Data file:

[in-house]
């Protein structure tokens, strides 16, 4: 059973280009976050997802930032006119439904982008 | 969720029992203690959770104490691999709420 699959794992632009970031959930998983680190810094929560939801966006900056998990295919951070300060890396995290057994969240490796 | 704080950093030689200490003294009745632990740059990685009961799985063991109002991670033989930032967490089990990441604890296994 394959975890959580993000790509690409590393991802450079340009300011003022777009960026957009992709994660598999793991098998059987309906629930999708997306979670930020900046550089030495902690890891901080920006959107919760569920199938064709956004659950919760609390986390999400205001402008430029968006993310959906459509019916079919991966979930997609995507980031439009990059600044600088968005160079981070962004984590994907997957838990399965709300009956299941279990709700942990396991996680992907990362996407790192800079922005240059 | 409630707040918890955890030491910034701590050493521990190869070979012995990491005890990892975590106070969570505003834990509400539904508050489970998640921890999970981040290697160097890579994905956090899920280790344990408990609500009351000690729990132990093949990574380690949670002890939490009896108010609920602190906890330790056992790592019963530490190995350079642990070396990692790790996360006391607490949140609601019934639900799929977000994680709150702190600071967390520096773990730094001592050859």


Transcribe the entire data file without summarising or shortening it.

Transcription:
[in-house]
């Protein structure tokens, strides 16, 4: 059973280009976050997802930032006119439904982008 | 969720029992203690959770104490691999709420 699959794992632009970031959930998983680190810094929560939801966006900056998990295919951070300060890396995290057994969240490796 | 704080950093030689200490003294009745632990740059990685009961799985063991109002991670033989930032967490089990990441604890296994 394959975890959580993000790509690409590393991802450079340009300011003022777009960026957009992709994660598999793991098998059987309906629930999708997306979670930020900046550089030495902690890891901080920006959107919760569920199938064709956004659950919760609390986390999400205001402008430029968006993310959906459509019916079919991966979930997609995507980031439009990059600044600088968005160079981070962004984590994907997957838990399965709300009956299941279990709700942990396991996680992907990362996407790192800079922005240059 | 409630707040918890955890030491910034701590050493521990190869070979012995990491005890990892975590106070969570505003834990509400539904508050489970998640921890999970981040290697160097890579994905956090899920280790344990408990609500009351000690729990132990093949990574380690949670002890939490009896108010609920602190906890330790056992790592019963530490190995350079642990070396990692790790996360006391607490949140609601019934639900799929977000994680709150702190600071967390520096773990730094001592050859």